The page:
Tuesday, February 11, 2014
Apple Insider and other media outlets have reported on U.S. District Court Judge Lucy Koh's denial of motions last Friday in the landmark Apple v. Samsung patent trial. In the order, Judge Koh denied both parties' motions, including Samsung's request for new trial on the November retrial for damages. In the 2013 retrial, Apple was awarded $290 million, which brings the total damages amount from the original Apple v. Samsung trial up to over $900 million. Each side argued, however, that the jury got it wrong. Apple pushed for a larger award of damages, while Samsung sought to reduce the damage award and a new trial.
Judge Koh quickly dismissed the entirety of Apple's motion and did much the same with Samsung's arguments. Samsung made a number of arguments for a retrial, but the most interesting was the claim that Apple counsel im[prermissibly appealed to to racial, national origin, and ethnic prejudice. Judge Koh found at least part of Apple's closing statement "troubling."
Samsung cited the following excerpt of Apple's closing argument as an appeal to prejudice:
"We are extremely fortunate to live in what I'll call the Greater Bay Area. Not only is it beautiful, but we live in the center of one of the most vibrant economies in the world. Intel, Yahoo, Oracle, Facebook, eBay, and hundreds and hundreds of other companies, including Google, and including Apple, and these companies attract talented employees at every level. Even, we heard, Samsung has opened a research center here so that they can take advantage of the talent in this area.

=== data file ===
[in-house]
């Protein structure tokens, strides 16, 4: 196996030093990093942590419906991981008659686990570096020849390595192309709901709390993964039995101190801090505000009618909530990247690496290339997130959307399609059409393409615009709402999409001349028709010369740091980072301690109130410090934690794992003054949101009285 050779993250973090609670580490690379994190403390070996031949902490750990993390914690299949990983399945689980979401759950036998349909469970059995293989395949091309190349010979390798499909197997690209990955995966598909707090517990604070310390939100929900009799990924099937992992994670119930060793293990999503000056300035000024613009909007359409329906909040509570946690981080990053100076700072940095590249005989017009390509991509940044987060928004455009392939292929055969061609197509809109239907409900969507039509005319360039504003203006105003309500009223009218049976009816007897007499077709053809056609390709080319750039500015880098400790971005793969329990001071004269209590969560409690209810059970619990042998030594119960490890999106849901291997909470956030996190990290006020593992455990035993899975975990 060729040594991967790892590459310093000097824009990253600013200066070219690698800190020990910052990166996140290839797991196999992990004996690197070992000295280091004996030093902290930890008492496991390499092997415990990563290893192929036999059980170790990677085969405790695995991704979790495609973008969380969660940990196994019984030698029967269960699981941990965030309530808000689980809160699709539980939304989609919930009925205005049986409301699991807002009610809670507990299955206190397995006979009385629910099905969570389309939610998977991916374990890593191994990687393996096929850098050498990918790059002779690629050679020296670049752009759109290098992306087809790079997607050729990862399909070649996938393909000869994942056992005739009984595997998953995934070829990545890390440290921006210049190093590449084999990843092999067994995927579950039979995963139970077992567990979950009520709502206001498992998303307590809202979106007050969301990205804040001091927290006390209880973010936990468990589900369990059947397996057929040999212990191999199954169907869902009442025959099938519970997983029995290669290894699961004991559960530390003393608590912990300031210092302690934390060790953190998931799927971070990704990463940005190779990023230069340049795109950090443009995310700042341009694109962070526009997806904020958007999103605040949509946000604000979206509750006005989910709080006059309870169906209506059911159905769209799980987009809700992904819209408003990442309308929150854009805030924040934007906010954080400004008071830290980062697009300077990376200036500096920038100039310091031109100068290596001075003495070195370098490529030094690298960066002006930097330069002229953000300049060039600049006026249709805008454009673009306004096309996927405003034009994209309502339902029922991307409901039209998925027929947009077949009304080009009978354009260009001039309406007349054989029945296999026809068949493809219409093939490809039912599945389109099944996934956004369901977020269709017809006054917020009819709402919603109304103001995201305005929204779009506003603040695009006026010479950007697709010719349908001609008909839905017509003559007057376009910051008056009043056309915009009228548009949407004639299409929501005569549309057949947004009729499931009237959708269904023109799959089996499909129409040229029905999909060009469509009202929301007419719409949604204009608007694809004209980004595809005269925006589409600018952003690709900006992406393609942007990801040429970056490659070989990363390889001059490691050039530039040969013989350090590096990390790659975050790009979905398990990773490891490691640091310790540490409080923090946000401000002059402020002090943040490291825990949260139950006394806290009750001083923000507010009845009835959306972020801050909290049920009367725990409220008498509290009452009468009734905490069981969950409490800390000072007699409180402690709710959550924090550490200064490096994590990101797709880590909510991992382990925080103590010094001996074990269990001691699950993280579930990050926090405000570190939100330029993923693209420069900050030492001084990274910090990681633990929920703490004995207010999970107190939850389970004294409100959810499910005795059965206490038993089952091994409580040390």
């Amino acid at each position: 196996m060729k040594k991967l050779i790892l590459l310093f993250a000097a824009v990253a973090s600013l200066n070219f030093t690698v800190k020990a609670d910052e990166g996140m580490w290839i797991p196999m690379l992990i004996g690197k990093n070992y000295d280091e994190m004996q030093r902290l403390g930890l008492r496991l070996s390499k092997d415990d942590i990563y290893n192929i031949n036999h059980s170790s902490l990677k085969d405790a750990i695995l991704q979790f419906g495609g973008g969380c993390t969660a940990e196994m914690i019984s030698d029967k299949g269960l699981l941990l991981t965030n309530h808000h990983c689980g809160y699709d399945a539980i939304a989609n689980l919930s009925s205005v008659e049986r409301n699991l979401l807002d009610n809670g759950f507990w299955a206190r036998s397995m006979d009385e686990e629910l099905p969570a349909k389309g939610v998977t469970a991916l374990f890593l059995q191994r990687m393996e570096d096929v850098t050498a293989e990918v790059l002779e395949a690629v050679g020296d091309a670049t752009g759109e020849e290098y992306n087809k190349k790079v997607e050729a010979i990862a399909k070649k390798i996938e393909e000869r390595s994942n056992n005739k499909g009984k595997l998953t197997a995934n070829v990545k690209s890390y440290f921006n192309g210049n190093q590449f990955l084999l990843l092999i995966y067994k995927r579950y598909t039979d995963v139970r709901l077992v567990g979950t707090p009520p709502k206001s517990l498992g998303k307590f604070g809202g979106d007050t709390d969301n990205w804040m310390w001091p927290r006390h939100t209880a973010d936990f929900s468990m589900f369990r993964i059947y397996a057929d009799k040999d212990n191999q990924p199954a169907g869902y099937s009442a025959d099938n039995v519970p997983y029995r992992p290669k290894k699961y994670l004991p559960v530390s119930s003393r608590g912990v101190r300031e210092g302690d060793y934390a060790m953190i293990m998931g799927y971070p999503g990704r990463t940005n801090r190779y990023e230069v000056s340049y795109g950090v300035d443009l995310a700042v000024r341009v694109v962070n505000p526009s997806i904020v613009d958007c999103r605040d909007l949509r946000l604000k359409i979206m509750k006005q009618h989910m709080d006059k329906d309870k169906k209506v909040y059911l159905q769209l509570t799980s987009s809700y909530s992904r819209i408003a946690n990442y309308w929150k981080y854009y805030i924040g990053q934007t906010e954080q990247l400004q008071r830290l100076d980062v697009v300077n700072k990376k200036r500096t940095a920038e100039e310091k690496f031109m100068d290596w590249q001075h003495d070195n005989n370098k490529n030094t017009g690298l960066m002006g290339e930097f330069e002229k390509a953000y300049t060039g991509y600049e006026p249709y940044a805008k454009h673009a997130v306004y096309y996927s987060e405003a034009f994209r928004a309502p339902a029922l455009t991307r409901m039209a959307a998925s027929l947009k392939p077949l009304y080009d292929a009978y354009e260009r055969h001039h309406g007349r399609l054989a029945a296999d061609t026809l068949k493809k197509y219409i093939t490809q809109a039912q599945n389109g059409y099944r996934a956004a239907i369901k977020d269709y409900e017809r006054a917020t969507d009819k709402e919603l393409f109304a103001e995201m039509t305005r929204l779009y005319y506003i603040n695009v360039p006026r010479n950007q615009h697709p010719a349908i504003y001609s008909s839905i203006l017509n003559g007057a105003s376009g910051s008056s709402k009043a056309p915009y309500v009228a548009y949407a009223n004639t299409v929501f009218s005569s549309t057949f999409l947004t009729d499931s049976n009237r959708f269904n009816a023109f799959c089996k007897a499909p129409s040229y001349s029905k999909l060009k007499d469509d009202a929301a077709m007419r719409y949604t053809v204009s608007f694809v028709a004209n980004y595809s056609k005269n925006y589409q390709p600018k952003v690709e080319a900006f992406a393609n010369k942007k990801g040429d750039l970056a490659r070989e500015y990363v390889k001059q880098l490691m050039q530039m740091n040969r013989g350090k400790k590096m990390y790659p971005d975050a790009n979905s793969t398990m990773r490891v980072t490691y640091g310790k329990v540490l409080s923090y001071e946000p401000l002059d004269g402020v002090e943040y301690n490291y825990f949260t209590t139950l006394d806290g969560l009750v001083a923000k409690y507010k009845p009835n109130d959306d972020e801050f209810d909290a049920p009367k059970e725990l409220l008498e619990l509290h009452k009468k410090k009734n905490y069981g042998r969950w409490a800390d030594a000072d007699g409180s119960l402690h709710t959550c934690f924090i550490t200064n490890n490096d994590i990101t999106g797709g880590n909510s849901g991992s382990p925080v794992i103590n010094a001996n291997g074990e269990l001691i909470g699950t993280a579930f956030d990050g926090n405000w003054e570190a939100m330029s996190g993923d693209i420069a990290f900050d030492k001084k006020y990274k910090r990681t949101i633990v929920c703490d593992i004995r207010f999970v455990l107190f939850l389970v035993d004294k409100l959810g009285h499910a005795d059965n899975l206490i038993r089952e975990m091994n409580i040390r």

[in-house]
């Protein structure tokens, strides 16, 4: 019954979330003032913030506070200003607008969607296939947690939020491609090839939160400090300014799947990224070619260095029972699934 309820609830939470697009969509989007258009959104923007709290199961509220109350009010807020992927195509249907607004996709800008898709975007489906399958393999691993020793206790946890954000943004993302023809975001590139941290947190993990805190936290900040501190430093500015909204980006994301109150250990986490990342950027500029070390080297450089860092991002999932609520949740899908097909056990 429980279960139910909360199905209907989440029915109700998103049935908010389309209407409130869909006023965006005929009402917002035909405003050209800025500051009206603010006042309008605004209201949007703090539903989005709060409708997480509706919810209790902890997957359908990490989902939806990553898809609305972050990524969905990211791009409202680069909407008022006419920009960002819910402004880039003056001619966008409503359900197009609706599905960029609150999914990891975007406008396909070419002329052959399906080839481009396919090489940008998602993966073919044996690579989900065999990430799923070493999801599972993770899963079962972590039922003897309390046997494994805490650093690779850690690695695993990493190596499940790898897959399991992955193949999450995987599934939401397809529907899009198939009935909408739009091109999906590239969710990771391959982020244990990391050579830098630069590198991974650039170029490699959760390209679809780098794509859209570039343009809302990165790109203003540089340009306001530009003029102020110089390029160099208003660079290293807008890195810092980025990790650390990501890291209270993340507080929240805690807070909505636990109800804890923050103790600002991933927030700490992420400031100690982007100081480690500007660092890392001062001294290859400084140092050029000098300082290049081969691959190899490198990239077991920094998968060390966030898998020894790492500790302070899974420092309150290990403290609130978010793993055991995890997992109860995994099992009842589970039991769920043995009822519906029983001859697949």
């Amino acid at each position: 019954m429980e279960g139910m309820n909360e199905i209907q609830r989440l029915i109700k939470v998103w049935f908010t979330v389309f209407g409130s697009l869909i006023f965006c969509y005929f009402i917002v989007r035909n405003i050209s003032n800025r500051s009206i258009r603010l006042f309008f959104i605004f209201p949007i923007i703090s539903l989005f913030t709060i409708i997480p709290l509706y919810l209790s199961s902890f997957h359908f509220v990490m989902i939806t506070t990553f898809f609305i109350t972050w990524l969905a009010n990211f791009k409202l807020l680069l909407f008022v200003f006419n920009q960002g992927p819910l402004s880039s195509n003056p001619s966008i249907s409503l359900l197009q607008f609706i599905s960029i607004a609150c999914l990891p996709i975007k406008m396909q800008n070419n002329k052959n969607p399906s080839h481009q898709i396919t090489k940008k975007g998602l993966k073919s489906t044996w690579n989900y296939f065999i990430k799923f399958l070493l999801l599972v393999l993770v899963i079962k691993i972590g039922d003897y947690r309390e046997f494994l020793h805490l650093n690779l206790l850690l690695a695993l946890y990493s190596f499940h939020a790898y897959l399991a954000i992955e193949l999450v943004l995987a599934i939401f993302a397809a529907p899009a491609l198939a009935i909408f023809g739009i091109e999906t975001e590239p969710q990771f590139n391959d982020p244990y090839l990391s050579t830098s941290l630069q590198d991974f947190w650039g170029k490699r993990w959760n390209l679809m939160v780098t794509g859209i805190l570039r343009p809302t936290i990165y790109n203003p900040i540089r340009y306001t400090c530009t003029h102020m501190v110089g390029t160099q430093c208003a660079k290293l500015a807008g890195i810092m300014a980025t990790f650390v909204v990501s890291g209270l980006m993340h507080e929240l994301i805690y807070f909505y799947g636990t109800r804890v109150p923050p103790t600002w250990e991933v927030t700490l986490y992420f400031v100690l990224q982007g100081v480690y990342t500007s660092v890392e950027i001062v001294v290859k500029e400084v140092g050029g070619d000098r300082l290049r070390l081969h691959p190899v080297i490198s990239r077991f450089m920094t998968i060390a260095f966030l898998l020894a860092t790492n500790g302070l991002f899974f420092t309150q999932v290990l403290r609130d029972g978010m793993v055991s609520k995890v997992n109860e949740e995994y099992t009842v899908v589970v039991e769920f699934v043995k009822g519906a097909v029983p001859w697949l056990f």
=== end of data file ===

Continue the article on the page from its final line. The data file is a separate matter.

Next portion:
The companies provide jobs. They create technology that improves the way people work. And the company — and this economy supports an education system that is second to none in the world, Berkeley, Stanford, San Jose State, U.S. [sic] Santa Cruz, even Santa Clara where I went to school.
These educational institutions interact with this economy, interact with these companies and create a place that the whole world knows as Silicon Valley.
But let's be equally clear about one thing. Our vibrant economy absolutely depends on fair competition. It depends on a patent system that encourages inventors to invent, it encourages investors to invest, and it encourages employers to hire.
If we allow that system of law to decay, investors will not invest, people will not take risks, and our economy will disappear.
When I was young, I used to watch television on televisions that were manufactured in the United States. Magnavox, Motorola, RCA. These were real companies. They were well known and they were famous. They were creators. They were inventors. They were like the Apple and Google today.
But they didn't protect their intellectual property. They couldn't protect their ideas. And you all know the result. There are no American television manufacturers today."